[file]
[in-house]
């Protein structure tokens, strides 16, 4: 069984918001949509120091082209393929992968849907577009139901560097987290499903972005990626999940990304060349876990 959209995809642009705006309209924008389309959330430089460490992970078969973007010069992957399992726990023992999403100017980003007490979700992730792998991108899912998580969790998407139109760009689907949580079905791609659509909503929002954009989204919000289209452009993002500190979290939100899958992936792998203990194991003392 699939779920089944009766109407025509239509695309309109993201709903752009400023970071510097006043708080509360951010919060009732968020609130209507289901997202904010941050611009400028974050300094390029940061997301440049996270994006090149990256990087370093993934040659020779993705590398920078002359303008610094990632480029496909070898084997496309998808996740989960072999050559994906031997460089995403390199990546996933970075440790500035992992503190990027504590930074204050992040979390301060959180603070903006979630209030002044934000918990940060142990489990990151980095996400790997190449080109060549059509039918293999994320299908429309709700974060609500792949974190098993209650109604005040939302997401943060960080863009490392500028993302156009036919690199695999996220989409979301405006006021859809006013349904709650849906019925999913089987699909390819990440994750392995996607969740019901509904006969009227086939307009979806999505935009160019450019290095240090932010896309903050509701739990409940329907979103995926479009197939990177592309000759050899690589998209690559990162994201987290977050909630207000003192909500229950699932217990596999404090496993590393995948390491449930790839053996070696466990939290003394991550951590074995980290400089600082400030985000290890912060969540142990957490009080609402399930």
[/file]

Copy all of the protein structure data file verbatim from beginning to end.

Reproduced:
[in-house]
């Protein structure tokens, strides 16, 4: 069984918001949509120091082209393929992968849907577009139901560097987290499903972005990626999940990304060349876990 959209995809642009705006309209924008389309959330430089460490992970078969973007010069992957399992726990023992999403100017980003007490979700992730792998991108899912998580969790998407139109760009689907949580079905791609659509909503929002954009989204919000289209452009993002500190979290939100899958992936792998203990194991003392 699939779920089944009766109407025509239509695309309109993201709903752009400023970071510097006043708080509360951010919060009732968020609130209507289901997202904010941050611009400028974050300094390029940061997301440049996270994006090149990256990087370093993934040659020779993705590398920078002359303008610094990632480029496909070898084997496309998808996740989960072999050559994906031997460089995403390199990546996933970075440790500035992992503190990027504590930074204050992040979390301060959180603070903006979630209030002044934000918990940060142990489990990151980095996400790997190449080109060549059509039918293999994320299908429309709700974060609500792949974190098993209650109604005040939302997401943060960080863009490392500028993302156009036919690199695999996220989409979301405006006021859809006013349904709650849906019925999913089987699909390819990440994750392995996607969740019901509904006969009227086939307009979806999505935009160019450019290095240090932010896309903050509701739990409940329907979103995926479009197939990177592309000759050899690589998209690559990162994201987290977050909630207000003192909500229950699932217990596999404090496993590393995948390491449930790839053996070696466990939290003394991550951590074995980290400089600082400030985000290890912060969540142990957490009080609402399930």